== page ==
It was last Thursday the activists protested the Norwegian oil company Statoil’s drilling in the Barents Sea. With kayaks, some of the protesters went inside the 500-metres safety zone around the rig «Songa Enabler» at the Korpfjell prospect.

Located 415 kilometres from mainland Norway, the drilling is the northernmost to be explored this season.

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Sunspots [image credit: NASA]


One of the authors of the research says: “The results of our study show us that we have identified the governing parameters in our model”. Both climate and exoplanet research could benefit from the findings.

The Sun shines from the heavens, seemingly calm and unvarying. In fact, it doesn’t always shine with uniform brightness, but shows dimmings and brightenings, reports Phys.org.

Two phenomena alone are responsible for these fluctuations: the magnetic fields on the visible surface and gigantic plasma currents, bubbling up from the star’s interior.

A team headed by the Max Planck Institute for Solar System Research in Göttingen reports this result in today’s issue of Nature Astronomy. For the first time, the scientists have managed to reconstruct fluctuations in brightness on all time scales observed to date – from minutes up to decades.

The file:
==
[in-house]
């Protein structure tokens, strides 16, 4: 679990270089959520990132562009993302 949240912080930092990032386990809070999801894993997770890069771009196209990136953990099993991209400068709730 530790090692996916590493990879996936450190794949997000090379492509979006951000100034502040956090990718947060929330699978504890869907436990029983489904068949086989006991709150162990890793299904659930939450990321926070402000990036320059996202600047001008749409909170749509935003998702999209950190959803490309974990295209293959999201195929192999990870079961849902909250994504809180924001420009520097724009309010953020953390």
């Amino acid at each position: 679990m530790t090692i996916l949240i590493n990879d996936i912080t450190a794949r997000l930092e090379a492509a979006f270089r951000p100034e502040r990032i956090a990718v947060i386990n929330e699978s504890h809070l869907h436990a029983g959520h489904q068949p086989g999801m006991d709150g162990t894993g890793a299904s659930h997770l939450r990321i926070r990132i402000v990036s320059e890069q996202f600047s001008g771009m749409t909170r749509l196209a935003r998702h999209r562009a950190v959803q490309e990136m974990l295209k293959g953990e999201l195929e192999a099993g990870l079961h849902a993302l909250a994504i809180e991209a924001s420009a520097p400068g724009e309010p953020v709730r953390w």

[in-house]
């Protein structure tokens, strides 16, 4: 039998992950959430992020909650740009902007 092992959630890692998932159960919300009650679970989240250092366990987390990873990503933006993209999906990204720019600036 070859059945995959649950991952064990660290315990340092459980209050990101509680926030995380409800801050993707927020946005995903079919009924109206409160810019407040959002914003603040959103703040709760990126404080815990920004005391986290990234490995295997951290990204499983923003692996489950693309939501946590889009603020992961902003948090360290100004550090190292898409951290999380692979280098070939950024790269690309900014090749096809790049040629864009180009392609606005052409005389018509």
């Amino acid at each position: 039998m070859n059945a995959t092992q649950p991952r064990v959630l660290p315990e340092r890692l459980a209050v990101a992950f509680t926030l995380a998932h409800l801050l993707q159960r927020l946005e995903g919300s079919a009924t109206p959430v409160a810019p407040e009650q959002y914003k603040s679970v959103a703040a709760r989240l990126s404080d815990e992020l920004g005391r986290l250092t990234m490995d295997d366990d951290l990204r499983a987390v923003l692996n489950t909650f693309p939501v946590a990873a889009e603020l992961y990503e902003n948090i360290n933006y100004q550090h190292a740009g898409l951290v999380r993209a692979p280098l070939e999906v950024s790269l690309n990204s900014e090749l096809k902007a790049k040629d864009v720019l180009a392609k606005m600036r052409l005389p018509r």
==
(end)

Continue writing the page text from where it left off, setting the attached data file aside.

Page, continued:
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Brew or battery charge?


Another potential snag for electric car owners in a hurry, as Auto Express reports.

Electric vehicle owners may not be able to rapidly charge their car at home at the same time as boiling a kettle, National Grid has warned.

The grid operator said that using a fast charger, which can be installed at home to reduce charging times, is likely to trip a house’s main fuse if used simultaneously with other ‘high demand’ items such as kettles, ovens and immersion heaters.